Skip to Content

Professor emeritus Henry van Driel wins prestigious national physics award

Henry van Driel, professor emeritus in the Department of Physics, has been awarded the prestigious 2021 Peter Kirkby Memorial Medal for Outstanding Service to Canadian Physics by the Canadian Association of Physicists (CAP) and the Canadian Organization of Medical Physicists (COMP).

Published on December 8, 2021 - by Sean McNeely - A&S News

Since 1966, CAP-COMP Peter Kirkby Memorial Medal winners have been recognized for strengthening the Canadian physics community, enhancing the profession of physical scientists, effectively communicating physics to the non-scientific community, and making physics more attractive as a career.

The award is a joint initiative from CAP, representing over 1600 physicists and physics students in Canada, the U.S. and overseas; and COMP, comprising over 700 medical physicists and graduate students working in areas such as medical imaging, cancer therapy and medical biophysics.

The two groups announced van Driel as the winner for “his outstanding service to the Canadian physics community over a period of more than forty-five years, which has included international efforts, great service to the CAP, work with the Natural Sciences and Engineering Research Council of Canada (NSERC) on behalf of Canadian physics, and editorial service to distinguished journals in North America.”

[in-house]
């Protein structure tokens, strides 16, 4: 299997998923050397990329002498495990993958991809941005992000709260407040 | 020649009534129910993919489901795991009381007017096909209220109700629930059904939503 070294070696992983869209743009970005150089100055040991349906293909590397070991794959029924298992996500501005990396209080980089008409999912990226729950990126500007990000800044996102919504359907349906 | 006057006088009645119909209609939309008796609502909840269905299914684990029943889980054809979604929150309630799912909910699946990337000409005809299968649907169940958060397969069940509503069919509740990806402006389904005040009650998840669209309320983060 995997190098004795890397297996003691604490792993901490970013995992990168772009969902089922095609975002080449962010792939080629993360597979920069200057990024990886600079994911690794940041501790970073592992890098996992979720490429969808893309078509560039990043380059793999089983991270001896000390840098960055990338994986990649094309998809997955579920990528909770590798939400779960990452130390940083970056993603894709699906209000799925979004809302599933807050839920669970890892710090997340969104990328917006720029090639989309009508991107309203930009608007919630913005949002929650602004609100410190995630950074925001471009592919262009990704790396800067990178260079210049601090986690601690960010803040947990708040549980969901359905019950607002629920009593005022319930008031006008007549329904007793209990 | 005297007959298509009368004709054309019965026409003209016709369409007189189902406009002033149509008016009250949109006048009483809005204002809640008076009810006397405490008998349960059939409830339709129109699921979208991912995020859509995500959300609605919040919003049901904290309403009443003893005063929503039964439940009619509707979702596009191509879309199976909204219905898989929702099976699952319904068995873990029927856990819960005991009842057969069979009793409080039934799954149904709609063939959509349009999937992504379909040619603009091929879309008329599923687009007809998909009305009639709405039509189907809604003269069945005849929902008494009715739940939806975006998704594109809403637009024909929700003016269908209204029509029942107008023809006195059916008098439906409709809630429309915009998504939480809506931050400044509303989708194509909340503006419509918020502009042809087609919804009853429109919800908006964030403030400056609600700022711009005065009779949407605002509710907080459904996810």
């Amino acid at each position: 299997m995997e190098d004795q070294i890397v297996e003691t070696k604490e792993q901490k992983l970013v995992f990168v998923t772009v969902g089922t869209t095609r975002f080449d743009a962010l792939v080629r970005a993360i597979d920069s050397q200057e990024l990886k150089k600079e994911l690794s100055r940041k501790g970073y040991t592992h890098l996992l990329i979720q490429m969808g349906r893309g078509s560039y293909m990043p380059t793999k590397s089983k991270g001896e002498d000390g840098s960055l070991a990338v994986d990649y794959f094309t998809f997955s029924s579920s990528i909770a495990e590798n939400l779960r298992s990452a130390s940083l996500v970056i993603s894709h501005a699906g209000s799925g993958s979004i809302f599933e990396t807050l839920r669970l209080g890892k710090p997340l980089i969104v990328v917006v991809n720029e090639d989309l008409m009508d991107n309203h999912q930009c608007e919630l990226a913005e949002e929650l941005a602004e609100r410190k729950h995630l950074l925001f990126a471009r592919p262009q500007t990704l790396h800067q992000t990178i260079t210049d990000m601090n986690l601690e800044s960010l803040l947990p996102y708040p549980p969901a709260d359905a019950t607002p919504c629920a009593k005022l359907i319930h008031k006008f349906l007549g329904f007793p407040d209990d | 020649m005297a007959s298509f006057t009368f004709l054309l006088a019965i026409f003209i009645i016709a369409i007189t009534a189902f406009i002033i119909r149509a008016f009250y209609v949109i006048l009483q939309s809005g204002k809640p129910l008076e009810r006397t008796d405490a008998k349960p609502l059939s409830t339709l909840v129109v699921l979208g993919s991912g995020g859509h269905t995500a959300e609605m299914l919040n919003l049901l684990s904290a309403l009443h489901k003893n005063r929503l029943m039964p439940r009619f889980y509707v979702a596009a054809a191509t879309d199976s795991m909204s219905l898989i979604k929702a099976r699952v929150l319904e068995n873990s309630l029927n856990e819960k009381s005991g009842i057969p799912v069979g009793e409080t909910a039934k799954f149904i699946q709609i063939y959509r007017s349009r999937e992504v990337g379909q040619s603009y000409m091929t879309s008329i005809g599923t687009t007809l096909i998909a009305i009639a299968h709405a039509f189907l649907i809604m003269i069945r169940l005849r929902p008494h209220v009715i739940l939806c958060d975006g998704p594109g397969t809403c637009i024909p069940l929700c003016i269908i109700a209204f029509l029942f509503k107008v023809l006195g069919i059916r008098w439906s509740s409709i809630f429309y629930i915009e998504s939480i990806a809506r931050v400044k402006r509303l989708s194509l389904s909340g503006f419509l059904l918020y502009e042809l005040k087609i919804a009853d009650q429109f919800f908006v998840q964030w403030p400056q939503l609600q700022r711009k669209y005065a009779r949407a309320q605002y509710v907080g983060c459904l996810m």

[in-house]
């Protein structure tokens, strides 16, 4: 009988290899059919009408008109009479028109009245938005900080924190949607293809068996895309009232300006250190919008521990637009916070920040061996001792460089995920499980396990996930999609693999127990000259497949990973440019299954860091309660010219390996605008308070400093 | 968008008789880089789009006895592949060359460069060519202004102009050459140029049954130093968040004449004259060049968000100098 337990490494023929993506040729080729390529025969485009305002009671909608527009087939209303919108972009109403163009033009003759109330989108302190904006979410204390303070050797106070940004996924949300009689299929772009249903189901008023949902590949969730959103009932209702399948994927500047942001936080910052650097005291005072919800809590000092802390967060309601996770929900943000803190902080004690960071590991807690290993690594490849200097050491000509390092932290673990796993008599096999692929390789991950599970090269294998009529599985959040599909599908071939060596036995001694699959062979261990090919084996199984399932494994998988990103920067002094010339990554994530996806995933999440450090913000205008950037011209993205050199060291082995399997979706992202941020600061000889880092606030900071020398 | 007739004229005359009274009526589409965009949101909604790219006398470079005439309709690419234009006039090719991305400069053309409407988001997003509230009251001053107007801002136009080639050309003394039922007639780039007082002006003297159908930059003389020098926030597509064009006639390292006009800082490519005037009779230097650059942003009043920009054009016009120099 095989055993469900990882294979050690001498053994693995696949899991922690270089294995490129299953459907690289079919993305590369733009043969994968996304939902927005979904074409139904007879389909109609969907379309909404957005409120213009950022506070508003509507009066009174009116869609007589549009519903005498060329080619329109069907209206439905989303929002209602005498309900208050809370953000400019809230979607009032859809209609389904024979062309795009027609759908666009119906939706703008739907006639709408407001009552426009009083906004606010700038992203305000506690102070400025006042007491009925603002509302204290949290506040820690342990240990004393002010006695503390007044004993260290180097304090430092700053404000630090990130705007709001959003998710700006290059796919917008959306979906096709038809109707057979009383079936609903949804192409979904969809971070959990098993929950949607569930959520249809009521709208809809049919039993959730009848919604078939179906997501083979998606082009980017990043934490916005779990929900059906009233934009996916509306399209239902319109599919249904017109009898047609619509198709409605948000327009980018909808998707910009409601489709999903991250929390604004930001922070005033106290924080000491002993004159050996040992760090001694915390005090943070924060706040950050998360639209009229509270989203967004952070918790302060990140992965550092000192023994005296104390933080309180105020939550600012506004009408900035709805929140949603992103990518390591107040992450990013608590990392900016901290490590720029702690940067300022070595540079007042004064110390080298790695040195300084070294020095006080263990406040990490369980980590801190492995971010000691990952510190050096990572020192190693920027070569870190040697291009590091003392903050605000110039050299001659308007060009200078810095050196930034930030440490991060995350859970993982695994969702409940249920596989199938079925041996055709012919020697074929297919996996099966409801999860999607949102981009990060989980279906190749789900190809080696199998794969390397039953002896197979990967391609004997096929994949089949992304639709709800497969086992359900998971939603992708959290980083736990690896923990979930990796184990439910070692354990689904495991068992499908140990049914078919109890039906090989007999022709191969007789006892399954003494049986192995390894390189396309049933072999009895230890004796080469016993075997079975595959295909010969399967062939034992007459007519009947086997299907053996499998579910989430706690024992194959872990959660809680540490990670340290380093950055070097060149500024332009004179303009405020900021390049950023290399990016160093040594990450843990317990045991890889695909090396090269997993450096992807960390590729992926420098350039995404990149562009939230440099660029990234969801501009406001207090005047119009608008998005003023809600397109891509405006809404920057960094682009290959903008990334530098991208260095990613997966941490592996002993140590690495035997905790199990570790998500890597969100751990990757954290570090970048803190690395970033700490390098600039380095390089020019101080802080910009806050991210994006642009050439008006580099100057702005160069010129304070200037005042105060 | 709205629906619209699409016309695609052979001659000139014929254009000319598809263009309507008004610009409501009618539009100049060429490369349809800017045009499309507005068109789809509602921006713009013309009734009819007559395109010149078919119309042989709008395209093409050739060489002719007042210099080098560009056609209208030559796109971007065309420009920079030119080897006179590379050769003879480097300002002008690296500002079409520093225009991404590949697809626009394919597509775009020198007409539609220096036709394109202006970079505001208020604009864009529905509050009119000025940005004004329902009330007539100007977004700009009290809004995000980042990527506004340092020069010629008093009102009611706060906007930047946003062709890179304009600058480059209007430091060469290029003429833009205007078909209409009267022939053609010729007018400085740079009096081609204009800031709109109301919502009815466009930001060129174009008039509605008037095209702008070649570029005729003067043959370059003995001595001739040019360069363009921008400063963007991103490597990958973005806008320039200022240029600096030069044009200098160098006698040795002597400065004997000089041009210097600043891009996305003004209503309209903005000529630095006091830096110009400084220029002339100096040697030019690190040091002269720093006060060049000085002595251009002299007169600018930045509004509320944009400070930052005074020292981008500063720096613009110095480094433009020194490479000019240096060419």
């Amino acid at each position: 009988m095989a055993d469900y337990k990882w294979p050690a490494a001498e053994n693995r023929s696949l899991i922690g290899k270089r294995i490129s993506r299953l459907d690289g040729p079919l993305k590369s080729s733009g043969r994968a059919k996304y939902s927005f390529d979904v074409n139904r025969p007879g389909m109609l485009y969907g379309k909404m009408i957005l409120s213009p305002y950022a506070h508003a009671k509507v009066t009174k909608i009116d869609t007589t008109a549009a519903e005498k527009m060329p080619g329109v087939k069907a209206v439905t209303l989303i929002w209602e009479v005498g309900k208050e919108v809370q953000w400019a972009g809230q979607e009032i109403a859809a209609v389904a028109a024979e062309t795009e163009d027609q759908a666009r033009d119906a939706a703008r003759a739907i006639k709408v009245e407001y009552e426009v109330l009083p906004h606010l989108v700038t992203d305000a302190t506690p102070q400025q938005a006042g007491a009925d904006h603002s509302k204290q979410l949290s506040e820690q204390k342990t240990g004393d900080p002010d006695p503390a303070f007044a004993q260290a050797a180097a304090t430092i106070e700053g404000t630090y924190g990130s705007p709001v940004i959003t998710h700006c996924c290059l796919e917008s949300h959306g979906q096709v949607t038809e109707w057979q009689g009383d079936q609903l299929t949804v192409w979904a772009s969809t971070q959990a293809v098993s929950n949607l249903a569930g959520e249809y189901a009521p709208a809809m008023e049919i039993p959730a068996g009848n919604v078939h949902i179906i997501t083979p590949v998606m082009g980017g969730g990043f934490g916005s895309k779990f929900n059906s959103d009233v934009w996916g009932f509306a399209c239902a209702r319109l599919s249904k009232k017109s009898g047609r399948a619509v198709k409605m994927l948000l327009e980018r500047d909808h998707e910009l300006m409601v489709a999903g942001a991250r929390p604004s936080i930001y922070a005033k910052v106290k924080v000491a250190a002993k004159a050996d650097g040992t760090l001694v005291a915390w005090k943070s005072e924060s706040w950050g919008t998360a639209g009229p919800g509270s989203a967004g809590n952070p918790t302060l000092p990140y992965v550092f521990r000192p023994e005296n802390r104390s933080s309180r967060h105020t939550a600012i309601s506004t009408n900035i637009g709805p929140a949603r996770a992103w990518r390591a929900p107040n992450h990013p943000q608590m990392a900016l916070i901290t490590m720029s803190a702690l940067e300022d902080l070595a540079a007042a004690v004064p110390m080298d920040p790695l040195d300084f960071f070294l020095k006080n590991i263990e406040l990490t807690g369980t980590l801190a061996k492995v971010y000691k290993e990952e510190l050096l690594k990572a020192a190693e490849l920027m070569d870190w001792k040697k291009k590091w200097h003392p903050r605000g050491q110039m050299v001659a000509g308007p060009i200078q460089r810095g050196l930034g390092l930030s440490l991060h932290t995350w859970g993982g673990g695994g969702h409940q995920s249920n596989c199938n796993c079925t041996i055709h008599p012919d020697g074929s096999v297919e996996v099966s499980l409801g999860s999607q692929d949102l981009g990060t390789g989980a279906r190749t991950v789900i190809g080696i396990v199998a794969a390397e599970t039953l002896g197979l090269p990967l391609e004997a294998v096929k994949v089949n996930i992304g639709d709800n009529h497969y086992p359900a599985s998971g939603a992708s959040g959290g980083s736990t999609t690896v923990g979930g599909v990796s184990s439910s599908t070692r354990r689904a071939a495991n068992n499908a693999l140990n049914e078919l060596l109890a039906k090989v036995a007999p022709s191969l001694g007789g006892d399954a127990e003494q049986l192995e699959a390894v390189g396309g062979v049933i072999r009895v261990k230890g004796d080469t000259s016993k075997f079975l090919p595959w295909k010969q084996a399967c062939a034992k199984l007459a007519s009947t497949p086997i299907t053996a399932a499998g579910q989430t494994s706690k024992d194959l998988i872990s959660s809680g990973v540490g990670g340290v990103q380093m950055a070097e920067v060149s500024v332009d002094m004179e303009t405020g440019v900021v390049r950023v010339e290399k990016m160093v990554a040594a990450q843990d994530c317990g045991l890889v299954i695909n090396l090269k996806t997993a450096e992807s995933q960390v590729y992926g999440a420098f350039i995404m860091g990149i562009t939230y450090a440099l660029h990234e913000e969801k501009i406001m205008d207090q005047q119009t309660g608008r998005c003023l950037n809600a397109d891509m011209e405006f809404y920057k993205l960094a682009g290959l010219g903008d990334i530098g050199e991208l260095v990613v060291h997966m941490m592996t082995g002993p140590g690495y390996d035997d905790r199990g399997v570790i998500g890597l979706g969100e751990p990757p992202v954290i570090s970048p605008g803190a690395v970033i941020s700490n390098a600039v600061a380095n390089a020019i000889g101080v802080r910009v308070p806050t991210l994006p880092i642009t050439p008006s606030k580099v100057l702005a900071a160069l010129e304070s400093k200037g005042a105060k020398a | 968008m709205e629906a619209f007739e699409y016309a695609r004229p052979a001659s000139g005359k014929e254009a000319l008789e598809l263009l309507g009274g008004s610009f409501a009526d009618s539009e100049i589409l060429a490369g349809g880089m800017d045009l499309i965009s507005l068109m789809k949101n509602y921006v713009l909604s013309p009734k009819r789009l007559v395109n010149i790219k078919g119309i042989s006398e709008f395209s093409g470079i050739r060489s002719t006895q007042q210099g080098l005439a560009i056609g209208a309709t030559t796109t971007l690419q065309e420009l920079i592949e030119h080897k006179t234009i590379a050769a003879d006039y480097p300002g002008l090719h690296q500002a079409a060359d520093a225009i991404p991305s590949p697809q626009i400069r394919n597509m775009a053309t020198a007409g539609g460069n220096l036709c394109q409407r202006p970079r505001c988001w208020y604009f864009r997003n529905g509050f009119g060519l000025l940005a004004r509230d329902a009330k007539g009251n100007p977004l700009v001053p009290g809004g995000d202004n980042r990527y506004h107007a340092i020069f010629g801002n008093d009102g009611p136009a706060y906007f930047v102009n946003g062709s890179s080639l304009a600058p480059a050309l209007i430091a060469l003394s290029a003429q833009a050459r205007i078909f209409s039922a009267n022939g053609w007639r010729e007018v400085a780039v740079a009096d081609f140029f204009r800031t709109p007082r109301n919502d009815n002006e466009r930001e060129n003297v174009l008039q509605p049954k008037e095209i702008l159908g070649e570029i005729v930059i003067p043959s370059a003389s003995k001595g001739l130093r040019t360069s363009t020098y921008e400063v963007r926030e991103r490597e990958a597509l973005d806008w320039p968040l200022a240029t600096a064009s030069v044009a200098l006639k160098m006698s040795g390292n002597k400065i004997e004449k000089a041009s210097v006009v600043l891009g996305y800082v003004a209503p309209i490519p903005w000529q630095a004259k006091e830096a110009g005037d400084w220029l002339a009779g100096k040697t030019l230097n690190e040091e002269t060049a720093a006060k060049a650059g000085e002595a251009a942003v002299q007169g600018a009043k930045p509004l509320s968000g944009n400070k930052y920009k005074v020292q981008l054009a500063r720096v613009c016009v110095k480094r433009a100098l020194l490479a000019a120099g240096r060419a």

“It is a humbling honour to be recognized for efforts to serve the physics community in Canada and abroad,” says van Driel. “This award represents a truly welcome bright spot during this interminable pandemic.”

“This is a well-deserved recognition of Henry's long and distinguished record of service to physics, both in Canada and internationally,” says Department of Physics chair Kimberly Strong.

“His leadership of the physics department, multiple physics societies, advisory and editorial boards, and conference committees, as well as his mentoring of many students and postdoctoral fellows, has significantly strengthened physics in Canada."

According to CAP-COMP, van Driel’s international impact has been widespread, helping Canada “punch above its weight” within the International Union of Pure and Applied Physics (IUPAP), where he served from 1993 to 2002, and was vice-chair of a commission for three years.

As chair of the Canadian National-IUPAP liaison committee, he helped elect nine Canadian scientists who served on 17 commissions, which is considered an outsized contribution for Canada.

Read the full story in A & S News here:

Read the CAP announcement here:

Read more on Henry van Driel here: